A new initiative strives to help aged care providers identify food service areas they are excelling at and those requiring improvement.
The Lantern Project, which involves a community of 1,000-plus aged care stakeholders, has developed the evidence-based tool Epicure to provide residential aged care facilities an annual rating on its food, nutrition and mealtime experience.
Epicure was launched at the Lantern Conference at Bond University on the Gold Coast last week.
It collects data through residents’ stories, staff input and onsite observations to provide the rating and identify areas of improvement.
The Lantern Project founder and dietitian Dr Cherie Hugo said Epicure was a combination of seven years of research and collaboration with aged care stakeholders to improve the quality of life of residents through food.
“The aim of it is to simplify the complexity of the food and mealtime experience,” Dr Hugo told Australian Ageing Agenda.
The tool unpacks key areas and touchpoints of food, nutrition and mealtime experiences specific to a facility or organisation and identifies how it sits against the Aged Care Quality Standards, said Dr Hugo, director of My Nutrition Clinic.
“It captures residents’ stories, staff input and observations and pulls that data together for a rating for an aged care home,” Dr Hugo said.
“It will highlight for an aged care organisation where their strengths lie, which can be used in the accreditation process, mapped against standards one to eight where they’re demonstrating evidence from the food, nutrition and mealtime experience,” she said.
“On the flip side, the areas that are identified as weaknesses through resident stories, feedback and our observations are mapped against the quality standards in a quality improvement schedule for the home,” Dr Hugo said.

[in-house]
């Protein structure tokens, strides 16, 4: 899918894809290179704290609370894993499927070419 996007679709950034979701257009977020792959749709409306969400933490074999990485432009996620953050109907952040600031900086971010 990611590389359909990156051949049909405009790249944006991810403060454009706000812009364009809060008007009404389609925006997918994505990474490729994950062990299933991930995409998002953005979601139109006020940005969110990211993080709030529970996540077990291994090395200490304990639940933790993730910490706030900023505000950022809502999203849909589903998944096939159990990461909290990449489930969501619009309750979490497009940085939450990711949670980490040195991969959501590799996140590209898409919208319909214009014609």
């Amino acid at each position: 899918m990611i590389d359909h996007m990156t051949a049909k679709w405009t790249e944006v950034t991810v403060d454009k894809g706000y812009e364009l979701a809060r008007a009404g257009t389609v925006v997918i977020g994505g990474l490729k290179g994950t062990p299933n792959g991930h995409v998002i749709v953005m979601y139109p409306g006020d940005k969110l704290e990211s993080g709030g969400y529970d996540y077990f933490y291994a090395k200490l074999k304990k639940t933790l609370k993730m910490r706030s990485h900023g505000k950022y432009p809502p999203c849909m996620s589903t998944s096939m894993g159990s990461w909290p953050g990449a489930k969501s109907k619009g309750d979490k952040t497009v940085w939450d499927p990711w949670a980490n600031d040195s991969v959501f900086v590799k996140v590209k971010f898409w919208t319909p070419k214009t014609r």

Following the rating, the Lantern Project team can provide ongoing support or develop a tailored strategy.
All costs are based on individual site needs.
The Lantern Project has submitted a proposal for government funding to help rollout the tool, Ms Hugo said.
The tool will help providers achieve organisational cost savings and reduce the risk of malnutrition among aged care residents, she said.
“We know that one-in-two residents are currently malnourished and we know that when a resident is malnourished the cost of care is two-to-three times more than nourished residents.
“Homes are incurring large costs through higher risks of pressure injuries, falls, hospital readmissions and medications so targeting and prioritising food and nutrition is a safe investment,” Dr Hugo said.
Industry supports tool
Industry peaks Leading Age Services Australia, the Aged Care Guild and Aged and Community Services Australia have added their support to the initiative.
“LASA will support the Lantern Project to expand the nutrition and mealtime experience in the age services industry and give providers an assessment tool that measures, assesses, responds to and monitors malnutrition, food, mealtime satisfaction and resident quality of life,” a spokesperson for LASA told AAA.
Aged Care Guild national policy manager Nicholas Brown told AAA: “The Lantern Project’s Epicure is a great resource for providers to make sure they are meeting the food experience expectations of their residents.”
“ACSA supports the Lantern Project and its mission to help aged care providers offer the best possible food and nutrition to residents,” ACSA CEO Patricia Sparrow told AAA.
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